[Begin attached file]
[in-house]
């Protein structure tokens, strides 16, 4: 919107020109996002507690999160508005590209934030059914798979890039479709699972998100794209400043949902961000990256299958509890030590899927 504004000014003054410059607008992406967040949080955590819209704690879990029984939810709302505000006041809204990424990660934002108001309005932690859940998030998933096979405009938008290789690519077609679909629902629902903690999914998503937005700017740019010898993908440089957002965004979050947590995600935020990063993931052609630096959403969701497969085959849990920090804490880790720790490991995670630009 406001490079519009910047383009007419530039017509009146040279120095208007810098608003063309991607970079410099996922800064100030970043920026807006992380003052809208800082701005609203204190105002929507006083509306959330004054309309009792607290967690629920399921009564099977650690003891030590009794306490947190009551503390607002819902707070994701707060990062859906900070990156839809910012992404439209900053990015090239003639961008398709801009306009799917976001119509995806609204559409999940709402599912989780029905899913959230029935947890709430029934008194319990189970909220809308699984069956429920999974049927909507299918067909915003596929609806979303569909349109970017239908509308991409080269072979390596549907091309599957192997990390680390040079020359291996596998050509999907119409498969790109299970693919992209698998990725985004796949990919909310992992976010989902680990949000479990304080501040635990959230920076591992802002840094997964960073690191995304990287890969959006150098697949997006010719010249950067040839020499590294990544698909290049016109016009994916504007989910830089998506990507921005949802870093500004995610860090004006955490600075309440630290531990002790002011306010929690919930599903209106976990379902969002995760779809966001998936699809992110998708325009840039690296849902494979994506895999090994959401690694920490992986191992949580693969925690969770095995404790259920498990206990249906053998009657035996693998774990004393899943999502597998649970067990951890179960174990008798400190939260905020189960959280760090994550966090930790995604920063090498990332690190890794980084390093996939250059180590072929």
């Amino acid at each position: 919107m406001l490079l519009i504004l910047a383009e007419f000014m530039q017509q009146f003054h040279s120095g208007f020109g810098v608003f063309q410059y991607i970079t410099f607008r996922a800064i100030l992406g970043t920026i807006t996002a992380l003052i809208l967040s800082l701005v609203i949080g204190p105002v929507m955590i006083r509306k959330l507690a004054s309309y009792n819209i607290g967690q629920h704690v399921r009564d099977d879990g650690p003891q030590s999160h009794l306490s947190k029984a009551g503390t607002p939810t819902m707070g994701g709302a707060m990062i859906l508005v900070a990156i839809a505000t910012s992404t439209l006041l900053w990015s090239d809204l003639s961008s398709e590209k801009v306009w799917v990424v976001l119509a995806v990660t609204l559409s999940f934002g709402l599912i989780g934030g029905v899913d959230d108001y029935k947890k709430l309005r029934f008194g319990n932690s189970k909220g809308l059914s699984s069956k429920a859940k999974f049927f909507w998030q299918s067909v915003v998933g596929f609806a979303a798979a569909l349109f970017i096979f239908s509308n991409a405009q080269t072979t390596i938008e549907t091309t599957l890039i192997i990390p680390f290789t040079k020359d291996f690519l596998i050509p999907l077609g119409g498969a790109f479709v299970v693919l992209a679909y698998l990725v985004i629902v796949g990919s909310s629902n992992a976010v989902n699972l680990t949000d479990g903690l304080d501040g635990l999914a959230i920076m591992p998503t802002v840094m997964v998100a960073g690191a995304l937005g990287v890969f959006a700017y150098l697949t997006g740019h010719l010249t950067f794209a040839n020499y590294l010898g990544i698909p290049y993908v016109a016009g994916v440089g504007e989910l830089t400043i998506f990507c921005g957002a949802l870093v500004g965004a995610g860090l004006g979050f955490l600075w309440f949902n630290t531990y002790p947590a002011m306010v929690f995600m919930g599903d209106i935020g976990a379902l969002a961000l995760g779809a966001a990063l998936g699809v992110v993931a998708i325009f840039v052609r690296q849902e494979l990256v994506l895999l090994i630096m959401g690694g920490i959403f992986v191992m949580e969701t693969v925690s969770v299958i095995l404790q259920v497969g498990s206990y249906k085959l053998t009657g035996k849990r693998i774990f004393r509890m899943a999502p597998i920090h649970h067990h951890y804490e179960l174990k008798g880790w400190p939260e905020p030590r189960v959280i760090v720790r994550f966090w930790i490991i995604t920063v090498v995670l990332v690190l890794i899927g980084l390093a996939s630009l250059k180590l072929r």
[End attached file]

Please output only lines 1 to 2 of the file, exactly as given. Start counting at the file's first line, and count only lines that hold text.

[in-house]
């Protein structure tokens, strides 16, 4: 919107020109996002507690999160508005590209934030059914798979890039479709699972998100794209400043949902961000990256299958509890030590899927 504004000014003054410059607008992406967040949080955590819209704690879990029984939810709302505000006041809204990424990660934002108001309005932690859940998030998933096979405009938008290789690519077609679909629902629902903690999914998503937005700017740019010898993908440089957002965004979050947590995600935020990063993931052609630096959403969701497969085959849990920090804490880790720790490991995670630009 406001490079519009910047383009007419530039017509009146040279120095208007810098608003063309991607970079410099996922800064100030970043920026807006992380003052809208800082701005609203204190105002929507006083509306959330004054309309009792607290967690629920399921009564099977650690003891030590009794306490947190009551503390607002819902707070994701707060990062859906900070990156839809910012992404439209900053990015090239003639961008398709801009306009799917976001119509995806609204559409999940709402599912989780029905899913959230029935947890709430029934008194319990189970909220809308699984069956429920999974049927909507299918067909915003596929609806979303569909349109970017239908509308991409080269072979390596549907091309599957192997990390680390040079020359291996596998050509999907119409498969790109299970693919992209698998990725985004796949990919909310992992976010989902680990949000479990304080501040635990959230920076591992802002840094997964960073690191995304990287890969959006150098697949997006010719010249950067040839020499590294990544698909290049016109016009994916504007989910830089998506990507921005949802870093500004995610860090004006955490600075309440630290531990002790002011306010929690919930599903209106976990379902969002995760779809966001998936699809992110998708325009840039690296849902494979994506895999090994959401690694920490992986191992949580693969925690969770095995404790259920498990206990249906053998009657035996693998774990004393899943999502597998649970067990951890179960174990008798400190939260905020189960959280760090994550966090930790995604920063090498990332690190890794980084390093996939250059180590072929």